Astonishing transformation of Mel aside, The Fires of Vulcan is an enjoyable Hartnell-style historical with a variety of suitably decadent but also human characters. Apart from the rather pointless addition of the gladiator Murranus, the characters and performances all hit the right notes (with the best support coming from Gemma Bissix as the slave girl Aglae). The portrayal of Pompeii as a thriving Roman city is interesting to hear and there is, as ever, excellent and atmospheric sound design and a decent score.
Historicals can be dull, but The Fires of Vulcan keeps the listener interested and to hear Mel as she should have been written is refreshing.


The Spectre of Lanyon Moor (Doctor Who)
The Spectre of Lanyon Moor (Doctor Who)
by Nicholas Pegg
Edition: Audio CD

3 of 3 people found the following review helpful
4.0 out of 5 stars The Sixth Doctor meets the Brigadier, 11 April 2006
"In a desolate Cornish landscape littered with relics of prehistoric man, the Doctor and Evelyn uncover a catalogue of mysteries.
"What is the secret of the fogou? Can the moor be haunted by a demonic host of imps? And what is Brigadier Lethbridge-Stewart doing in Pengriffen?
"Teaming up with his old friend, the Doctor realises that an ancient conflict is nearing its conclusion - and Lanyon Moor is set to be the final battleground."
The Spectre of Lanyon Moor, written and directed by Nicholas Pegg, is another strong outing for Big Finish's mellower version of Colin Baker's Sixth Doctor and his new middle-aged companion Dr. Evelyn Smythe. Set on the bracken-filled expanses of the Cornish moorlands (which are portrayed well by Big Finish's signature use of good sound effects), the story puts on an initially creepy turn before eventually resolving itself in the manner of traditional Doctor Who sci-fi.
It's a little disappointing that the story couldn't retain a creepier atmosphere from start to finish, but this is made up for my the excellent supporting cast, not least of which is the plummy Nicholas Courtney returning to his role as the Brigadier (now retired). Other performances of note would be Toby Longworth as the gruff Professor Morgan and Susan Jameson in a marvellously over the top turn as the eccentric Mrs. Moynihan, who walks across the moor with her army of dogs.
All the characters play their part in the story, but props to the Brig for the pivotal role he plays in the final act!


The Marian Conspiracy (Doctor Who)
The Marian Conspiracy (Doctor Who)
by Jacqueline Rayner
Edition: Audio CD

5 of 5 people found the following review helpful
4.0 out of 5 stars Enjoyable debut of a new audio companion, 11 April 2006
"Tracking a nexus point in time, the Doctor meets Dr Evelyn Smythe, a history lecturer whose own history seems to be rapidly vanishing.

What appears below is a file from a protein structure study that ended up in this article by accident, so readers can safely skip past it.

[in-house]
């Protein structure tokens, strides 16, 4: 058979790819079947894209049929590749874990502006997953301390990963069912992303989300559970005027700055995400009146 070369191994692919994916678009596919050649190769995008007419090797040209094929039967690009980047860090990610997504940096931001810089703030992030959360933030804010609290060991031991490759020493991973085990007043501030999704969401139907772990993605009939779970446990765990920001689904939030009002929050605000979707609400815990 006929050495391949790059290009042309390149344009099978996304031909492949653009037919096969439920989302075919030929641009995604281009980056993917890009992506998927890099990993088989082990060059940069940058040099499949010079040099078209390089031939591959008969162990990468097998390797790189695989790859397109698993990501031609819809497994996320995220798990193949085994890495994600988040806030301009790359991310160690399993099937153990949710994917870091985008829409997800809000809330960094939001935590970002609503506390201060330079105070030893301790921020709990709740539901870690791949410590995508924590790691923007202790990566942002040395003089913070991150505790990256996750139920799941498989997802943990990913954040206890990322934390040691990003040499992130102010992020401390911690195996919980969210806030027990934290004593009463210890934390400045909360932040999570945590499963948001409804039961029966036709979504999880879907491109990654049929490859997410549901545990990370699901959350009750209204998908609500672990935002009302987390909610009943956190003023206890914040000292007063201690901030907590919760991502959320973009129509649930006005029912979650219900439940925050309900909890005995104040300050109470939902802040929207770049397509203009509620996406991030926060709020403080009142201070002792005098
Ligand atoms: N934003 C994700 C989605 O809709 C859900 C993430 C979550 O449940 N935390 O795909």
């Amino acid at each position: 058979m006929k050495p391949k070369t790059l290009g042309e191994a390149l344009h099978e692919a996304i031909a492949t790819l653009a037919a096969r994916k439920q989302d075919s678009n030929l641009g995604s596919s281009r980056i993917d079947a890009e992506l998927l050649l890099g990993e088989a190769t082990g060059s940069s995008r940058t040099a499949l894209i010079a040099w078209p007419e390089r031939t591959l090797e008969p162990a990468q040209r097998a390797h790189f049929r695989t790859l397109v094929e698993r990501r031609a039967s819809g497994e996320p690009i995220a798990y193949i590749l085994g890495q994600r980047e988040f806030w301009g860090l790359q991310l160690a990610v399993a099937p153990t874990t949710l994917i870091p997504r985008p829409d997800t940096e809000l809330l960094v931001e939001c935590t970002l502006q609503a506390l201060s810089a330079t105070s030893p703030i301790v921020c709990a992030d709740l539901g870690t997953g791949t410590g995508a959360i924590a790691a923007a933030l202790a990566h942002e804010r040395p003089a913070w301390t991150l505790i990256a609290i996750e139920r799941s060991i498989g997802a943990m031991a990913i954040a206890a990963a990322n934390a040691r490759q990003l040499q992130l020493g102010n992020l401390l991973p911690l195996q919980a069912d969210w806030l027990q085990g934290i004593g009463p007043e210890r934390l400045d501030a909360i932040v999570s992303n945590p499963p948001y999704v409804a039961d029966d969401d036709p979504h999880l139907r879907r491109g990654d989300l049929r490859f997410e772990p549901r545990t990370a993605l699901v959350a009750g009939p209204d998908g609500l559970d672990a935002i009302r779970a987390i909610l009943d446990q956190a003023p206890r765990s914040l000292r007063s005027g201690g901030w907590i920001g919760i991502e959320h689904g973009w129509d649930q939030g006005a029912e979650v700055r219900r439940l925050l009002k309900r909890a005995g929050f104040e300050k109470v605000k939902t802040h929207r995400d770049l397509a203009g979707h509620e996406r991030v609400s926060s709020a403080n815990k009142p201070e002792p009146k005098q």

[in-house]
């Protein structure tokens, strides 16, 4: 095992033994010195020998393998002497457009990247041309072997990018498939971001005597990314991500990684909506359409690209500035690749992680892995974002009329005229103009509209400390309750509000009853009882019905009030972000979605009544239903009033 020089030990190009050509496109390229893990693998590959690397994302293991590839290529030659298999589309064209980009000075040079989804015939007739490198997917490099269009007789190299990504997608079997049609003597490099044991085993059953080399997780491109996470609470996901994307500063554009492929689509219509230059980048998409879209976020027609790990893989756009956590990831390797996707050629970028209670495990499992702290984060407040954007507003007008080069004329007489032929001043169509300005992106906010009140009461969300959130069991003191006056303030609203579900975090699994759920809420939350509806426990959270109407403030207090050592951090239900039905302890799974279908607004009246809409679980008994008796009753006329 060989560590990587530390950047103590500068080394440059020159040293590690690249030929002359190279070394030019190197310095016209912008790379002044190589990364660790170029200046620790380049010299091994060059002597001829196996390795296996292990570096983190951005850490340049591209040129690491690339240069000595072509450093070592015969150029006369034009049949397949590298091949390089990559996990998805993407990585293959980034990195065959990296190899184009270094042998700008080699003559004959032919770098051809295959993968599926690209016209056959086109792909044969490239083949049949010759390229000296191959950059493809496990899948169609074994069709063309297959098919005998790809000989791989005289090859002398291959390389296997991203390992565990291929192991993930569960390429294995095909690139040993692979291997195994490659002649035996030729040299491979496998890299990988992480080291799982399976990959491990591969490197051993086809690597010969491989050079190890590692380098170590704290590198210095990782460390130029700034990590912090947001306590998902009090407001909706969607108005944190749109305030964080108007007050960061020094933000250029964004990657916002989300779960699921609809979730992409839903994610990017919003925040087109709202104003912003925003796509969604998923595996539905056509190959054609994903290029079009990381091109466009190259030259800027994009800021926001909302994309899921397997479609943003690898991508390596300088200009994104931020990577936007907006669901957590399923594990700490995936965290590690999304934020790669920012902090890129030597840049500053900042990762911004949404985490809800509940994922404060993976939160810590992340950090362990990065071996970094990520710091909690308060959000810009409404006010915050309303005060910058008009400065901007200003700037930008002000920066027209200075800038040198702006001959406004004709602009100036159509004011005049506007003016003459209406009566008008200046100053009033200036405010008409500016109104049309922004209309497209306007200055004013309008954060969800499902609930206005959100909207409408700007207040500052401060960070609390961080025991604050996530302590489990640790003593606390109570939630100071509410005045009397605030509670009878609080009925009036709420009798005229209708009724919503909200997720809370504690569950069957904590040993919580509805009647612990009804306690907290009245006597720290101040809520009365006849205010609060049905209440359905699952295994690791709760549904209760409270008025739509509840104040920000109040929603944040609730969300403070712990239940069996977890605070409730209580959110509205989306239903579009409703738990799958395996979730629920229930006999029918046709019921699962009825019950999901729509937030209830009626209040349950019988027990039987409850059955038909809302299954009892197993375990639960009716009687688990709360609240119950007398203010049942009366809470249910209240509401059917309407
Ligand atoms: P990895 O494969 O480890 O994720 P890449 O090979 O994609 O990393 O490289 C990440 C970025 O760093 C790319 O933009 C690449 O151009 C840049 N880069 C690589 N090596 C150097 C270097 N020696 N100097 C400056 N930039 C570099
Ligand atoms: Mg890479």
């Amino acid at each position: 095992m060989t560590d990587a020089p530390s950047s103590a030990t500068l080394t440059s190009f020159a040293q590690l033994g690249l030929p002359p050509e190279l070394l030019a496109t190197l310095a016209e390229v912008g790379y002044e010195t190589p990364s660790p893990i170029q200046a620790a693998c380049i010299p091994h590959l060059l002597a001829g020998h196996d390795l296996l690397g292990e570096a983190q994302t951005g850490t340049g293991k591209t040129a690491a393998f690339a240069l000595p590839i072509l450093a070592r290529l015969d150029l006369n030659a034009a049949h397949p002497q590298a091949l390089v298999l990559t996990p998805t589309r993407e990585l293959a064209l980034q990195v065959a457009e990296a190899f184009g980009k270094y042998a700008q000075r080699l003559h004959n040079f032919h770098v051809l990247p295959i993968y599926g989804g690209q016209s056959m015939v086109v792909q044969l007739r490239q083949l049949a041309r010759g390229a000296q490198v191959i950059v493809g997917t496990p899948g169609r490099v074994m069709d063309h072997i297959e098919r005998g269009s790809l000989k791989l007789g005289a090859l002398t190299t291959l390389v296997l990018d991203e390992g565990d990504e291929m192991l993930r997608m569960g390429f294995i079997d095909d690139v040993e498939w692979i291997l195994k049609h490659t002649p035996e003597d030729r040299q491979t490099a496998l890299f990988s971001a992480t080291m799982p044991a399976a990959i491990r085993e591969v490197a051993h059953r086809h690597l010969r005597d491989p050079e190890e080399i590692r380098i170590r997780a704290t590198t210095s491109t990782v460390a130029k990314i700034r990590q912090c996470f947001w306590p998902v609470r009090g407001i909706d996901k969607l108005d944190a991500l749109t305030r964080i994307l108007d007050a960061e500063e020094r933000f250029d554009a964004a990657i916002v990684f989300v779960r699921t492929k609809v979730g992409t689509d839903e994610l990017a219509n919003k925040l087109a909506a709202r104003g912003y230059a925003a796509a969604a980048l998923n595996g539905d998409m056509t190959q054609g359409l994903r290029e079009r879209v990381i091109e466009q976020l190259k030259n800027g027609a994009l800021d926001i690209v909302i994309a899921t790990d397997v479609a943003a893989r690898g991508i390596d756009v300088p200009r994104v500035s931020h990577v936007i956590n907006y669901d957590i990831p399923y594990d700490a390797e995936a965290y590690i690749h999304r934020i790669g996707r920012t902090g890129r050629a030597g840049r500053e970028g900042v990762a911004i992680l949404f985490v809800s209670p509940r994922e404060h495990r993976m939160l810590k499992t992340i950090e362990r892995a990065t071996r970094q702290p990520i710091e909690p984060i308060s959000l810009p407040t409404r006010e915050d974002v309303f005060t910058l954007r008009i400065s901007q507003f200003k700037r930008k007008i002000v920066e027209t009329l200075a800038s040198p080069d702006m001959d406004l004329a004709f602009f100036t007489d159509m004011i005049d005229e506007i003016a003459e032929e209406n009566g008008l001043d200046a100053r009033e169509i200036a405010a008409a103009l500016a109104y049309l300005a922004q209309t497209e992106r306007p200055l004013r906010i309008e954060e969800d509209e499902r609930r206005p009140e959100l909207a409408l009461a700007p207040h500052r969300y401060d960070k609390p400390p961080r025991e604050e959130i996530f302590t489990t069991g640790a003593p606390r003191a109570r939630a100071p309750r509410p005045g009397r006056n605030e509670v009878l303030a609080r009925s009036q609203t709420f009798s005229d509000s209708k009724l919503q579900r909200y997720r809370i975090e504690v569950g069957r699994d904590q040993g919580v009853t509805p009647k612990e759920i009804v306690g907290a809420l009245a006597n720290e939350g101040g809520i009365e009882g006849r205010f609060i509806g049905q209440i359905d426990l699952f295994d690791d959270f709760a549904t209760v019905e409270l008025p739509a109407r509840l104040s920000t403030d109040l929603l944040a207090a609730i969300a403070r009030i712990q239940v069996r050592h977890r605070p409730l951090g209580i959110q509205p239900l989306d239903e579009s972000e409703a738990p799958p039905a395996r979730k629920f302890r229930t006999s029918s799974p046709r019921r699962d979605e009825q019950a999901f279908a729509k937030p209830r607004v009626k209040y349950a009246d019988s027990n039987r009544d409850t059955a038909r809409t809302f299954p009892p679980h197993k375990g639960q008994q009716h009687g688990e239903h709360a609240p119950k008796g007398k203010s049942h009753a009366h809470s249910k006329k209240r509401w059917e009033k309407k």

"The Doctor must travel back to Tudor times to stabilise the nexus and save Evelyn's life. But there he meets the Queen of England - and must use all his skills of diplomacy to avoid ending up on the headman's block."
Big Finish's second Sixth Doctor audio adventure distances itself somewhat from the TV series, with a brand new companion in Evelyn Smythe and a less cantankerous version of Colin Baker's character. The Marian Conspiracy, written by Jacqueline Rayner, is the Big Finish series' first true Hartnell-style historical, with a bare minimum of sci-fi being used as the premise for the Doctor and Evelyn to get into trouble in Tudor England, here under the rein of the fanatical Catholic Queen Mary (in a sound reading by Anah Ruddin).
Maggie Stables' Evelyn Smythe is completely different from any of the Doctor's previous companions: at fifty-five, Evelyn is a middle-aged busybody whose ability to witter on and willpower is a match for even the Doctor himself. Evelyn is able to cope with anything events throw at her, apart of course from her near encounters with oblivion as her history begins to unravel. She is an entertaining character that could equally become tiresome; I will be interested to see what path Big Finish take with her in future stories.
The story of The Marian Conspiracy is simple but entertaining. An able cast play the supporting characters with no particular standouts but good performances all round. As mentioned, Colin Baker's Doctor has mellowed, but he still has many of the mannerisms familiar from the TV series. The Doctor spends rather a lot of the story attending the Queen, but the interplay between them is well-written as the Doctor attempts to convince her highness to reconsider her hard-line stance on Protestants. Evelyn, meanwhile, a great supporter of Elizabeth I, does a good job of nearly getting her head cut off and then falling in with the Protestant rebels. The rebels themselves are very human characters, and neither side of the theological divide is presented as having bad motives. That honour is reserved for the self-serving Frenchman François de Noailles, played by Barnaby Edwards (who also appeared, with a different accent, in Storm Warning).